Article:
Storefronts of Mount Pleasant
Living in a city, change is simply inevitable. But the pace of change around Mount Pleasant in the last few years seems totally unprecedented. The affordability crisis that has affected residential living around the city has now made its way into the commercial sector. Escalating property values mean more expensive leases and higher rents for small business owners. Since 2015 the central core of Mount Pleasant has seen a huge turnover with many longtime shops leaving the neighbourhood. Gone are the likes of The Foundation, John’s Jukes, Wang On Blinds, East Vanity Parlour, RX Comics, Hairkraft Studio, Scout Boutique, New York Novelties, the VGH Thrift Store, and Reno’s Restaurant. Of course new businesses have taken over these spaces as the neighbourhood continues to evolve. But, John Allison notes, “I’m sure everyone’s paying a lot more rent!”
That’s where the idea of the Mount Pleasant Storefront Survey came about. With so many stores, restaurants and shops that make up the cultural fabric of the neighbourhood disappearing it became clear they needed to be documented. I decided to forego the more popular high-end shops and chain stores and instead focus on the smaller more independent storefronts. The colourful and quirky rather than the chic and trendy. The project is organized into the four main retail areas of the neighbourhood. That being Broadway, Kingsway, and Main Street. Plus the area bounded by Cambie, Main, Broadway and 2nd Avenue which is referred to as the Mount Pleasant Industrial Area (and now Mount Pixel). Most of the photos have been taken since 2015. But there are many older images that go back as far as 2007 in the mix as well.
So what does the future hold for the neighbourhood? Undoubtedly even more changes are on the way as the Broadway Subway will be stopping at Main Street and Cambie Street in the next several years. This could be a real game changer as rapid transit could cause a huge spike in already soaring property values. The City’s decision to rezone Quebec Street in the Industrial Area will also see construction of office buildings in the 8 and 9 storey range. This will potentially bring thousands more people into the neighbourhood. So hang on to your hats, the Mount Pleasant that we know today could certainly look quite a bit different in just a few years time!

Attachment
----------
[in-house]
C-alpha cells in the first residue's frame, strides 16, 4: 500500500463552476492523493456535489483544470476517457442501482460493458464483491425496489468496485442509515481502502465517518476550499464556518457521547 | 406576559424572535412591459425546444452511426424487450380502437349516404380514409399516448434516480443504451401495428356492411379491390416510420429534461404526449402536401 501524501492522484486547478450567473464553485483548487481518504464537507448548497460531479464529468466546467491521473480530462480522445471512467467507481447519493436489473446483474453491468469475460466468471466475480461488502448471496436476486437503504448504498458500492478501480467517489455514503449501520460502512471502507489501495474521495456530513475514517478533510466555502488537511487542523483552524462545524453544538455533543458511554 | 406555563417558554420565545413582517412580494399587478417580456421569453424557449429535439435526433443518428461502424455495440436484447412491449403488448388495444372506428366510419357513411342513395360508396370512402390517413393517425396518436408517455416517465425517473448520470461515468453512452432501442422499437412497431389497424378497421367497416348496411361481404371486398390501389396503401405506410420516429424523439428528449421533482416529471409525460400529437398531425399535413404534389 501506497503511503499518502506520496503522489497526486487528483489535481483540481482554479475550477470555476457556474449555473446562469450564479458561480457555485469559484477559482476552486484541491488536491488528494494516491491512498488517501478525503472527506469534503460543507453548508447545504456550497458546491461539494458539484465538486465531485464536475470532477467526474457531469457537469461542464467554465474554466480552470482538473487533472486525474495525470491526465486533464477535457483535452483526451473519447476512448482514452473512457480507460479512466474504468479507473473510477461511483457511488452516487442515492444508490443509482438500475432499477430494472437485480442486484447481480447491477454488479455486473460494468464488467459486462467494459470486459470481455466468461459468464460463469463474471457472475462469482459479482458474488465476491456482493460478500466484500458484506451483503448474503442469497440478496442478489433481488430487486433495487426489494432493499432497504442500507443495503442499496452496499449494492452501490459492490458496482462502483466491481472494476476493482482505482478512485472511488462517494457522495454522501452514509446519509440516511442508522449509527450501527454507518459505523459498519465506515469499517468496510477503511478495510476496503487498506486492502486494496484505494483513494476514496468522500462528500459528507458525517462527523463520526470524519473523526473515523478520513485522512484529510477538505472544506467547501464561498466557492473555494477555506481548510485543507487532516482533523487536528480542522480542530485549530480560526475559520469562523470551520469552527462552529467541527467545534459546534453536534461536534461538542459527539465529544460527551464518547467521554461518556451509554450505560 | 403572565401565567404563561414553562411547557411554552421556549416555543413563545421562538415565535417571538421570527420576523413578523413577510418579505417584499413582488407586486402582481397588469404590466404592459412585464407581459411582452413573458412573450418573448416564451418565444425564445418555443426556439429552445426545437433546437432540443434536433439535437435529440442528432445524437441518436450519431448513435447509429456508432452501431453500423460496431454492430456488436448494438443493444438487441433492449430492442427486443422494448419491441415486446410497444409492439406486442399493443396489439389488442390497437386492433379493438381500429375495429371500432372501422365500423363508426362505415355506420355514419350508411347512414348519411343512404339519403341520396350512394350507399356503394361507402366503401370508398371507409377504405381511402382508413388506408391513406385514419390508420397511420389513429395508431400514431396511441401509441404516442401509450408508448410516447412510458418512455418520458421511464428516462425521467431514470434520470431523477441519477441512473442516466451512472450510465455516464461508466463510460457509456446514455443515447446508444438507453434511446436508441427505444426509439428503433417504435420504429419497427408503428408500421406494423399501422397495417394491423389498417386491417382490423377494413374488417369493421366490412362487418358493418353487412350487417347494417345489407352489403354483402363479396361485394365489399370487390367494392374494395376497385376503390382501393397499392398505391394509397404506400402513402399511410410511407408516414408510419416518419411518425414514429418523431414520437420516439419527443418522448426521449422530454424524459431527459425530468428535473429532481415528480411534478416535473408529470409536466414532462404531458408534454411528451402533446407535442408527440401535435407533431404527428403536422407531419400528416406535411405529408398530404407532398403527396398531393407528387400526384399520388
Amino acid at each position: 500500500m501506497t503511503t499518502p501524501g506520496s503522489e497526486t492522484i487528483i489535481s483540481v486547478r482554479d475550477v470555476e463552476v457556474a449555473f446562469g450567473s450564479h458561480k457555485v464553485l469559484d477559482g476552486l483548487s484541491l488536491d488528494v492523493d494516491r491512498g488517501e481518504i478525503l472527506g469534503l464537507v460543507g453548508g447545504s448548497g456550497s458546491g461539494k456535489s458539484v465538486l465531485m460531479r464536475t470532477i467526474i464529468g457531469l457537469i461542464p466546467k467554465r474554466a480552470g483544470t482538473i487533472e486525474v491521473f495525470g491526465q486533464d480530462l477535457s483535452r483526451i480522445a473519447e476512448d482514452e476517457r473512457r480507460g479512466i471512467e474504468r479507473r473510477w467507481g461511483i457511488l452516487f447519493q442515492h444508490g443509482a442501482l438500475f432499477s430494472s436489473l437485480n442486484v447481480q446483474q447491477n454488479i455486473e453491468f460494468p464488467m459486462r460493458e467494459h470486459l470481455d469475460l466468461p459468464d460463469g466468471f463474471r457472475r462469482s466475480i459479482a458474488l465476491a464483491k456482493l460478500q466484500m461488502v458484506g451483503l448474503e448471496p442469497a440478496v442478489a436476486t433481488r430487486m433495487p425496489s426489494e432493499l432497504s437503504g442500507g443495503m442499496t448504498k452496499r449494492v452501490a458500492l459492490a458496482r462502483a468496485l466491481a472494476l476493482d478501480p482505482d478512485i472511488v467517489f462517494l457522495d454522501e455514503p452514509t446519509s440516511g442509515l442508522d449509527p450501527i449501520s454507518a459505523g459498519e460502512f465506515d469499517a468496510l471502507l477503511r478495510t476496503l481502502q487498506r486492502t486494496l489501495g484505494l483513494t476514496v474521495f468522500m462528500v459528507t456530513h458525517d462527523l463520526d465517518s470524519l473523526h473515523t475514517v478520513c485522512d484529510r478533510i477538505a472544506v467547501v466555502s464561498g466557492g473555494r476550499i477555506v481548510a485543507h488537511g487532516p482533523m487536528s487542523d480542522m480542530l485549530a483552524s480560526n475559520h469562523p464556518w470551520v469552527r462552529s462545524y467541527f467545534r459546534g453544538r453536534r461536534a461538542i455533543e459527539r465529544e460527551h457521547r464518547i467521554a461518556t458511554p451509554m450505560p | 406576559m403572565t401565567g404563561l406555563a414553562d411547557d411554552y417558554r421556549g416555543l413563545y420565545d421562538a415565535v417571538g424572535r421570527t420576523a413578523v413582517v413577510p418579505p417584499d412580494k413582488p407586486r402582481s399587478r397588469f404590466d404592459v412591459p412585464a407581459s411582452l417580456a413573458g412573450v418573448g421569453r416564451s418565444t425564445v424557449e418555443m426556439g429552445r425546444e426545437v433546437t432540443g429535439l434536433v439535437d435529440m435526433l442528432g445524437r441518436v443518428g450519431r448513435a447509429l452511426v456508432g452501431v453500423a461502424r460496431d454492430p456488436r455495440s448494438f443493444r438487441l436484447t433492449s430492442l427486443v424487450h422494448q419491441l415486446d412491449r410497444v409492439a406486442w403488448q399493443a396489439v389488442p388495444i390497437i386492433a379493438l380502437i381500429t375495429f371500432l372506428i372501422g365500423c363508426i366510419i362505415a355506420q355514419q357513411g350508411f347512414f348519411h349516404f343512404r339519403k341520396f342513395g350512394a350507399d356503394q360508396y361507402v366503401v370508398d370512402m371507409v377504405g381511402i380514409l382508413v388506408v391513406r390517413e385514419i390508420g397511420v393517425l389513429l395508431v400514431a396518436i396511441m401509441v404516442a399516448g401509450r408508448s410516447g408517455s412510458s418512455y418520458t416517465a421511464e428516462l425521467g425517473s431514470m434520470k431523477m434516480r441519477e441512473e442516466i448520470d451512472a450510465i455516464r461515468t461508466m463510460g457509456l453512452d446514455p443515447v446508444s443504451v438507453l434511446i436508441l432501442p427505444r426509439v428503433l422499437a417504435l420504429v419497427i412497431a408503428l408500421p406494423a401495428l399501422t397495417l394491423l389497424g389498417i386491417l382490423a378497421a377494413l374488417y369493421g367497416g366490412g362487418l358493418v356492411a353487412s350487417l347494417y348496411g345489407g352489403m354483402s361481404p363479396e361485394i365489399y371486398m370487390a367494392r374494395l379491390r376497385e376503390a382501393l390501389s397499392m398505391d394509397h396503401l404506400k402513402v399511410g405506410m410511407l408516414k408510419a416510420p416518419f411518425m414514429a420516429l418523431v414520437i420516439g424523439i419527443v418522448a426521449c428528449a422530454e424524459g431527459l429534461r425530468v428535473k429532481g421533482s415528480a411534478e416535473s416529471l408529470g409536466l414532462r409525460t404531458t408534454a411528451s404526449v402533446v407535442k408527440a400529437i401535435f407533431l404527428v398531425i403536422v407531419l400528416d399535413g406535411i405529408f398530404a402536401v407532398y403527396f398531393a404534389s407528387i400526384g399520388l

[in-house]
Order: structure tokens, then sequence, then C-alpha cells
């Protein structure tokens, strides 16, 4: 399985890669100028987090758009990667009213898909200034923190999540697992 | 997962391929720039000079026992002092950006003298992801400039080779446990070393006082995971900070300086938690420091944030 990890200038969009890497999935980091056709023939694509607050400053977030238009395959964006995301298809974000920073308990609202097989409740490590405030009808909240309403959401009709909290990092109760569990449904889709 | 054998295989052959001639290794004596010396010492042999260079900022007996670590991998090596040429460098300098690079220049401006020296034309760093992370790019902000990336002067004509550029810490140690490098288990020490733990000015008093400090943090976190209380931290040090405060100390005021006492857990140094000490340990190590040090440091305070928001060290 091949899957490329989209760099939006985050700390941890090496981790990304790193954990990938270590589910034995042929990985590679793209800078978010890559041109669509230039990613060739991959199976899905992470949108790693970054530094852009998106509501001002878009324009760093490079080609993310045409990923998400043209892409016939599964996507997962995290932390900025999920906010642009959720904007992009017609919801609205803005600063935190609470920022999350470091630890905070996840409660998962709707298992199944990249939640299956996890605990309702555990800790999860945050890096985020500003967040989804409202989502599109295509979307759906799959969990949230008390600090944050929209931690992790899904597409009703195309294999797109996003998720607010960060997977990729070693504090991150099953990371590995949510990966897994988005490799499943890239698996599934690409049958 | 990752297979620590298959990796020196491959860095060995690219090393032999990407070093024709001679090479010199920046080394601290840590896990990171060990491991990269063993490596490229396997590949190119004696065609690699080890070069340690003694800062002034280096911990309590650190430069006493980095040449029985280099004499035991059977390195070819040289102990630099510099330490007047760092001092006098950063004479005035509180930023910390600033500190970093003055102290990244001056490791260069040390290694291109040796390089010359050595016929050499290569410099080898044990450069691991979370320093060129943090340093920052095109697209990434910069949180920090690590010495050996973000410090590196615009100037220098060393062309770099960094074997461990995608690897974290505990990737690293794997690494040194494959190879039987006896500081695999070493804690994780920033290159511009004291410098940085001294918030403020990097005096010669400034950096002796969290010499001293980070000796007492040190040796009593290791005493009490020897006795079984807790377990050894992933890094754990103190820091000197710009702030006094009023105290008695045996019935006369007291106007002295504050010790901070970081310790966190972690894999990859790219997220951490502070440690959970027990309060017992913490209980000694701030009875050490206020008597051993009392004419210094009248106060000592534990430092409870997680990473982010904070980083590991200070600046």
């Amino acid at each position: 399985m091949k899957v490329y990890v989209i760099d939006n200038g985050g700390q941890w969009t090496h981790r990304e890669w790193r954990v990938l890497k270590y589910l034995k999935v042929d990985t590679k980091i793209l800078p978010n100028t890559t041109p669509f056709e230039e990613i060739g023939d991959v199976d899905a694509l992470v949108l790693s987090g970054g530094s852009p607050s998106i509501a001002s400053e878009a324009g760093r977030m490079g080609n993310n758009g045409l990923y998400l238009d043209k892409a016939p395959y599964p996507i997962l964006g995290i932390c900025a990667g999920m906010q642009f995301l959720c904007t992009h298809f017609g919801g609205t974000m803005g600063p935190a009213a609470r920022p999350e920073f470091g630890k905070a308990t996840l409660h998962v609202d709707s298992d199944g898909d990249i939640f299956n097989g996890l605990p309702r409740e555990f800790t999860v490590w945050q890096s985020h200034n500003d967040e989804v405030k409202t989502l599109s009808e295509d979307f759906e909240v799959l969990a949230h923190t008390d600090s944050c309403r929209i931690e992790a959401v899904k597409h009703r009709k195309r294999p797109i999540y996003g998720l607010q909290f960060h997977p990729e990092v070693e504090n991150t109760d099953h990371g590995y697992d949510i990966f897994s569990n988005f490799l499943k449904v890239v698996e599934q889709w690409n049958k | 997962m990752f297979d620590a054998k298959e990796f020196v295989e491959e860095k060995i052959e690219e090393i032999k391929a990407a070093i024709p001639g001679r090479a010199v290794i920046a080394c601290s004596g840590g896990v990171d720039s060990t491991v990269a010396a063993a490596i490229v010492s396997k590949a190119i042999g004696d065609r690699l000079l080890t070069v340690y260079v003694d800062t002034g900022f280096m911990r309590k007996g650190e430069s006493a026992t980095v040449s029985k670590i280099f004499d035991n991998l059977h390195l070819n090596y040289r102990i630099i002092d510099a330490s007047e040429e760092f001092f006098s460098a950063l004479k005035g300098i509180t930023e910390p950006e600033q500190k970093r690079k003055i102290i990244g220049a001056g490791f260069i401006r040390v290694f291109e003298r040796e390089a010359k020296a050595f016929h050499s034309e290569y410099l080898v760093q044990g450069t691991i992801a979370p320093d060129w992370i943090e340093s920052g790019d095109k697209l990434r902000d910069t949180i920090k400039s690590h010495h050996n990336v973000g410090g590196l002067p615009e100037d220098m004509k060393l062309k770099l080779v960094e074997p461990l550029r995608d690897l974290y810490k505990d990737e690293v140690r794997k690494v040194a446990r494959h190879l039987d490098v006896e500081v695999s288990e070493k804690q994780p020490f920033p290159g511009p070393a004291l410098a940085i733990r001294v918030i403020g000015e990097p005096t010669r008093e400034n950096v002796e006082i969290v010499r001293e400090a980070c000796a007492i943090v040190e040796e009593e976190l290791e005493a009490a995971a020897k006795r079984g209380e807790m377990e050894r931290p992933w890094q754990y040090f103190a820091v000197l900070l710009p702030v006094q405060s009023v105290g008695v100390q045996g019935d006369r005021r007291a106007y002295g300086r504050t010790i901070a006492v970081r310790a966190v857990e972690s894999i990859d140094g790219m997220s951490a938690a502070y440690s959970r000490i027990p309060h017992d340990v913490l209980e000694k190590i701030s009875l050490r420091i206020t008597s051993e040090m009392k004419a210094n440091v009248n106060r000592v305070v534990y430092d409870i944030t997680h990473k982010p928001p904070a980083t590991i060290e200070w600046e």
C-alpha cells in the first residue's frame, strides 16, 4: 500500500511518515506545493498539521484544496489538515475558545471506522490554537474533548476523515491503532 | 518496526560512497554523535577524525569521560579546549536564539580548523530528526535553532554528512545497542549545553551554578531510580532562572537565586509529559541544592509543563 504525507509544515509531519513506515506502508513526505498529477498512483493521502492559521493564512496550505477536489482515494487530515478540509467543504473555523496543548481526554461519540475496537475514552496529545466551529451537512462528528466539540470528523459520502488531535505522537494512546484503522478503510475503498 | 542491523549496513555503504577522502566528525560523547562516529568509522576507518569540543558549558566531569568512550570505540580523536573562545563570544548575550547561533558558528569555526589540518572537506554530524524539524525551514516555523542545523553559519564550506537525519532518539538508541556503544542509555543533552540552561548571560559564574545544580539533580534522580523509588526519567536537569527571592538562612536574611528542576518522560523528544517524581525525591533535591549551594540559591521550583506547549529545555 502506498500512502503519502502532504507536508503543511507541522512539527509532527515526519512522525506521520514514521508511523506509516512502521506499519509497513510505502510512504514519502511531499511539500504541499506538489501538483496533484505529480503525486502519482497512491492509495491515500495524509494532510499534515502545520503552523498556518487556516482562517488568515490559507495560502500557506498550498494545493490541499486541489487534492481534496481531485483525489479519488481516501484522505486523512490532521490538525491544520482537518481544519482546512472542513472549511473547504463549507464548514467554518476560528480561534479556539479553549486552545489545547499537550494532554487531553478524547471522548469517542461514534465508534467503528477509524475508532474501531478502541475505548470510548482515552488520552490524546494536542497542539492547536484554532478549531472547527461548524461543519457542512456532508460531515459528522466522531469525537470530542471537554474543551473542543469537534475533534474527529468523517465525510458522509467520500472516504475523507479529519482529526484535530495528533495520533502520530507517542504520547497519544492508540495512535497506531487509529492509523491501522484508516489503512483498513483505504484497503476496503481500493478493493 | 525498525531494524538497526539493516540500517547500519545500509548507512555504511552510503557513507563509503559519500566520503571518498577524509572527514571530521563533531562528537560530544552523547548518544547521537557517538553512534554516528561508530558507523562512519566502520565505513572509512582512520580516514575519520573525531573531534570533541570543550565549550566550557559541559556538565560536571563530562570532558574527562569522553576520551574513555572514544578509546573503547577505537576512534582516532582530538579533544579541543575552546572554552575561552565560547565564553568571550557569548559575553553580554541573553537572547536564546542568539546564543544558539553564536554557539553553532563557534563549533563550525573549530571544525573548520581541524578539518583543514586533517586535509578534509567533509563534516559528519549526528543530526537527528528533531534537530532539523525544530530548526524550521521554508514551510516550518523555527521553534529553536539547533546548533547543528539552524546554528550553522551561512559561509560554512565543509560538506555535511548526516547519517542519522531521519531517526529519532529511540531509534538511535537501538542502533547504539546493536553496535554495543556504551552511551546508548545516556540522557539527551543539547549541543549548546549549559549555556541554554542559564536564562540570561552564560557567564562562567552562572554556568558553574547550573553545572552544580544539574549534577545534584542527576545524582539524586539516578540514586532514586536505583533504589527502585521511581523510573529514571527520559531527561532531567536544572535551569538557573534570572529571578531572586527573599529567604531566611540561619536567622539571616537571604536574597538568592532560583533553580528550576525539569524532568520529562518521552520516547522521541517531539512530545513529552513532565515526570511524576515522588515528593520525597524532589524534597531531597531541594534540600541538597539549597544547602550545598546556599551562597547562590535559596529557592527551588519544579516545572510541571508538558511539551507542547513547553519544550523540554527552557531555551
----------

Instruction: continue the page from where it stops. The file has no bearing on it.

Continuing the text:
John Allison is a photographer and has lived in Vancouver’s Mount Pleasant neighbourhood since 1988, originally hailing from Sackville, New Brunswick. After completing studies in commercial photography at the Dawson Institute of Photography in Montreal in 1985, he became a photographic printer after discovering he had a keen eye for colour. This culminated in the early 1990s with him being the printer for Jeff Wall’s backlit Cibachrome images.
After seeing a demonstration of Adobe Photoshop in 1992, John became an early adopter of digital imaging. He’s been using Photoshop since version 2.01, and over a number of years has used a variety of software including Fractal Painter and Live Picture. Allison had digital art pieces included on the official releases of Adobe Photoshop versions 4 and 5. His digital images have appeared in many magazines including Computer Artist, Photo Digest, and Photo Life. In 2002, he was the grand prize winner of the Digital Art show sponsored by Seybold Seminars in San Francisco.
With the introduction of better quality digital cameras in the mid 2000s, Allison returned to photography with a simpler more stripped down approach. Since that time he has been documenting the disappearing aspects of Vancouver, and Mount Pleasant in particular. A strong sense of place has always been a key component in his photography. An inspiration for Allison’s work is photographer Saul Leiter who once said “I take photographs in my neighborhood. I think that mysterious things happen in familiar places.”